This panel aims at exploring political life and governance during and after armed conflict. Thereby, it proposes to shed light on the social fabric of political legitimacy by looking at the interface and continuities between civil war and post-conflict state-building.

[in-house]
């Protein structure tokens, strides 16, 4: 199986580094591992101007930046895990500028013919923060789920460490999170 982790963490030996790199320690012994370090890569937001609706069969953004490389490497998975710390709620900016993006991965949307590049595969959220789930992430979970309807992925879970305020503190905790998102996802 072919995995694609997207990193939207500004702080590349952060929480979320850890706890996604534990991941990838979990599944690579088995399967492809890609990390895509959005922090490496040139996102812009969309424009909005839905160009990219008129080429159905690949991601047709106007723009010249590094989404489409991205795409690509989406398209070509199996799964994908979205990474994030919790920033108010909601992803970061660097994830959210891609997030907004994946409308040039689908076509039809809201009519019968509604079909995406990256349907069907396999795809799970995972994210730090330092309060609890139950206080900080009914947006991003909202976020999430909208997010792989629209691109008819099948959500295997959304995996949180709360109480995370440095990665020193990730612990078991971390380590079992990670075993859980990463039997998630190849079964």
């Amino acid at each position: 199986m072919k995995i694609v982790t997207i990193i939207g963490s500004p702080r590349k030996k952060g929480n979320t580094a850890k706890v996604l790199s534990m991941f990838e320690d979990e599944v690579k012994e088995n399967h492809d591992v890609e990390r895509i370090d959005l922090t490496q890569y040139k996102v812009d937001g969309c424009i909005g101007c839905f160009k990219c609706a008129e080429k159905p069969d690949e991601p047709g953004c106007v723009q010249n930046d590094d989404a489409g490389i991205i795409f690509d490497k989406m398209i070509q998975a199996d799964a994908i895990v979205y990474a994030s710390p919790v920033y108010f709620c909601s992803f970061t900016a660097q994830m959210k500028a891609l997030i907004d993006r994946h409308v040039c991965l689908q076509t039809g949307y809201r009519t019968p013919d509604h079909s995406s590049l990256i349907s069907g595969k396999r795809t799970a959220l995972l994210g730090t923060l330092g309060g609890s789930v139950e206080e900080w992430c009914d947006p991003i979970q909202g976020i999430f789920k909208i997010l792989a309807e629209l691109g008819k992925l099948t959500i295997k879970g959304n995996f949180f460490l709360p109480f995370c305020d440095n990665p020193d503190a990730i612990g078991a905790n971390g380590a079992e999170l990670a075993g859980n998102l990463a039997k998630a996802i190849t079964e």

Research on civil wars after the end of the Cold War has mostly focused on the root causes of violent conflict and on the role of rebel groups as warmongers. Recently however, debates have taken a new direction as researchers started to move beyond rebels' motives to wage war against the established order by looking into the day-to-day politics of civil wars. One basic contention of this new stream of research is that civil wars, while being the cause of immense suffering for civilian populations, contribute to shaping and producing political orders. Thus, if we are to understand the dynamics of state-building in the aftermath of civil wars, it is essential to understand processes of state formation through war by studying institutions that regulate political life during conflict. Against this background, the panel focuses on political orders put in place during violent conflict, on the strategies developed by both state actors and rebel rulers to legitimize their existence and claim to power, and on the extent to which they manage to institutionalize their military power and transform it into political domination. We thereby propose to investigate the social fabric of political legitimacy during violent conflict and analyze how it relates to state formation in the post-conflict phase. To this end, we invite empirically informed papers focusing on the (dis)continuities between political orders established during and after civil wars.